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American Scholar Robert Winter Dies

January 21, 1987

PEKING (AP) _ Robert Winter, an American expatriate who taught Shakespeare and the English language to young Chinese for more than 60 years, died last week at the age of 100, the China Daily said Wednesday.

The report said Winter, a Peking University professor, would be buried Wednesday at the Babaoshan Revolutionary Cemetery, where many well-known Chinese leaders are buried.

Winter grew up in rural Indiana and attended Wabash College, where he studied under poet Ezra Pound.

He later studied at the Sorbonne in Paris and in Italy, taught romance languages at Wabash, Northwestern and the University of Chicago and in 1923 moved to China to teach at Southeastern University in Nanjing.

Several years later he went to Peking to develop the first full-fledged English literature and language program in China at the new Qinghua University.

Winter was one of the few Western scholars to remain in Peking after 1937 when war started with Japan, and he said in interviews that he risked his life to prevent the Japanese from plundering the libraries and laboratories at Qinghua.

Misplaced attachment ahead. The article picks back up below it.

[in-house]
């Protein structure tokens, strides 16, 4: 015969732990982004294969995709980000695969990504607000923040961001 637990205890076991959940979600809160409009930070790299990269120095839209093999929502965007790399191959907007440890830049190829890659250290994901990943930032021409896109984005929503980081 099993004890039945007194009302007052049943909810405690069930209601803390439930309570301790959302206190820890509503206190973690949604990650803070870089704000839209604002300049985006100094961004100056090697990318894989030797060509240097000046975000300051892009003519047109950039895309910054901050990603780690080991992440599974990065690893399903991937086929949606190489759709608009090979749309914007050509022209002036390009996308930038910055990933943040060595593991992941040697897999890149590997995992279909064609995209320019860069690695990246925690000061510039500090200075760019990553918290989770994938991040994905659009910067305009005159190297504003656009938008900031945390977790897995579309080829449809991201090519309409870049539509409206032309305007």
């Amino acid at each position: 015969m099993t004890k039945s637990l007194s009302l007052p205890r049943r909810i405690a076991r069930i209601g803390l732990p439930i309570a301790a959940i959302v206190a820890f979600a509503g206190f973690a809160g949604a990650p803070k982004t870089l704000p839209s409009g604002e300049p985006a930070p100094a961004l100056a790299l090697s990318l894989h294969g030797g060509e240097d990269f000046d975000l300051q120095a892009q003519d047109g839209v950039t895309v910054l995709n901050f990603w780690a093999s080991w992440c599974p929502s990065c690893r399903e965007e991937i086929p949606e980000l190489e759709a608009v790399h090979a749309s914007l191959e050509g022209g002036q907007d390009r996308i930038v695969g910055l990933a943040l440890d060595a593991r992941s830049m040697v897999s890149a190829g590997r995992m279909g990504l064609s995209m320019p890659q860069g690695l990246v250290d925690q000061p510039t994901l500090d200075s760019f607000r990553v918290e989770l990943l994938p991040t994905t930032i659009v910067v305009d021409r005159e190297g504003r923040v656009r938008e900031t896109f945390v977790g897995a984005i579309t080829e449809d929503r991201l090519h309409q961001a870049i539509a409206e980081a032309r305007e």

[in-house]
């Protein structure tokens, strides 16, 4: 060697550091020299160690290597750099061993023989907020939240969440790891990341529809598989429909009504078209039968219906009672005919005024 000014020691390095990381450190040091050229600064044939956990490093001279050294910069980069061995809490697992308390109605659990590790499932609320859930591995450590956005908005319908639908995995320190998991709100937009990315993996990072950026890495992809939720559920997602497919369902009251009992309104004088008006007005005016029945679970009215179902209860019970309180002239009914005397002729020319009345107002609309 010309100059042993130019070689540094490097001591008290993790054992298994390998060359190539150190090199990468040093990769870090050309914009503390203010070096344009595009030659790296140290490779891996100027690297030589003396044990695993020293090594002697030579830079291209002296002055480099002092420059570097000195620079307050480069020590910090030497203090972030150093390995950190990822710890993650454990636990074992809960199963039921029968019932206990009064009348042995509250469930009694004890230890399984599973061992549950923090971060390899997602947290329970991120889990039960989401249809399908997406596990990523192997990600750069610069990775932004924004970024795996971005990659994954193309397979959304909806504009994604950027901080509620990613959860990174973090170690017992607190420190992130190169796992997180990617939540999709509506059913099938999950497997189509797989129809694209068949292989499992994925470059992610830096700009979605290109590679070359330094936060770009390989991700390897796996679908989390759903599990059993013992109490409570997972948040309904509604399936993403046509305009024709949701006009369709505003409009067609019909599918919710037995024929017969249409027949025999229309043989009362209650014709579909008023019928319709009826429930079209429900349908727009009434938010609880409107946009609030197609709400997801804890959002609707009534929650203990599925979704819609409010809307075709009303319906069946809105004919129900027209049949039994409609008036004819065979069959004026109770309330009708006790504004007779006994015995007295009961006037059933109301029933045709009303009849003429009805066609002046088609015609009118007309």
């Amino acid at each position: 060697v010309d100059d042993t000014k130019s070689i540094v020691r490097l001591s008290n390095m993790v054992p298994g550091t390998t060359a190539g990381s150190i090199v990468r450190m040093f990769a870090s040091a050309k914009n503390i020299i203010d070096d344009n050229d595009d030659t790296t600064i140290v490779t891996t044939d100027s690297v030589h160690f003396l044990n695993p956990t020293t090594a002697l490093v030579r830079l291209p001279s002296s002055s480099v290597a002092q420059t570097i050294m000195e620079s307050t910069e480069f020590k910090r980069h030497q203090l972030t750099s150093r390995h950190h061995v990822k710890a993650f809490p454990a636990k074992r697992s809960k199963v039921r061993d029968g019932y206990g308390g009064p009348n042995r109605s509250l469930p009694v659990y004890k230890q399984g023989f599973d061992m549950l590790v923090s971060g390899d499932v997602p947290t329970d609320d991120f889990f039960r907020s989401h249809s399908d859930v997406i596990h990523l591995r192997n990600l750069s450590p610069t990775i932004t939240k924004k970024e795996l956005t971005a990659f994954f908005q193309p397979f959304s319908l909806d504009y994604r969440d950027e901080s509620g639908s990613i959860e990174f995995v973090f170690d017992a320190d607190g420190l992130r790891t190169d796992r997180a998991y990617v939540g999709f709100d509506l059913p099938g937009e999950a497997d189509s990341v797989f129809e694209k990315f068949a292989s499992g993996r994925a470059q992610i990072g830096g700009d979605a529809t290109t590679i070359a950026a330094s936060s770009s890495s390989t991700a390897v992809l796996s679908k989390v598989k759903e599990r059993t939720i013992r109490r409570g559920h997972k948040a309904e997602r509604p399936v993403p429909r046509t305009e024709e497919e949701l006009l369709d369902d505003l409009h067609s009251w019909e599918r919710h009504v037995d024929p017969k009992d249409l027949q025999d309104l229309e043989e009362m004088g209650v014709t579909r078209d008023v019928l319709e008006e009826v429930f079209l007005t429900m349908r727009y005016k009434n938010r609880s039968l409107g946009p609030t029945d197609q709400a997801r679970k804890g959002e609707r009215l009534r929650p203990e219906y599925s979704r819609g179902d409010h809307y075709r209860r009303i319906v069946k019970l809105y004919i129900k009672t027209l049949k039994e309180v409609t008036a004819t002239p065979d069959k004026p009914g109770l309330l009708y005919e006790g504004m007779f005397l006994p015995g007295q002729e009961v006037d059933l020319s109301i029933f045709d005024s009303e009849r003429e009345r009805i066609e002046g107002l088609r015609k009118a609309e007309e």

He was also said to be active in smuggling guns and radios to communist forces outside Peking.

After joining other scholars in southern Kunming during the war, he returned to Peking in 1946 where he helped leftist students threatened with arrest from Nationalist forces escape into communist-held areas.

In 1968, during the leftist Cultural Revolution, Red Guards ransacked his home, destroyed his books and letters, including some from Pound, and held him in detention for three months.

Retired for some years, and in his 90s, he continued to ride his bicycle around campus and swim in Kunming Lake at the nearby Summer Palace. He reached his 100th birthday on Dec. 31.

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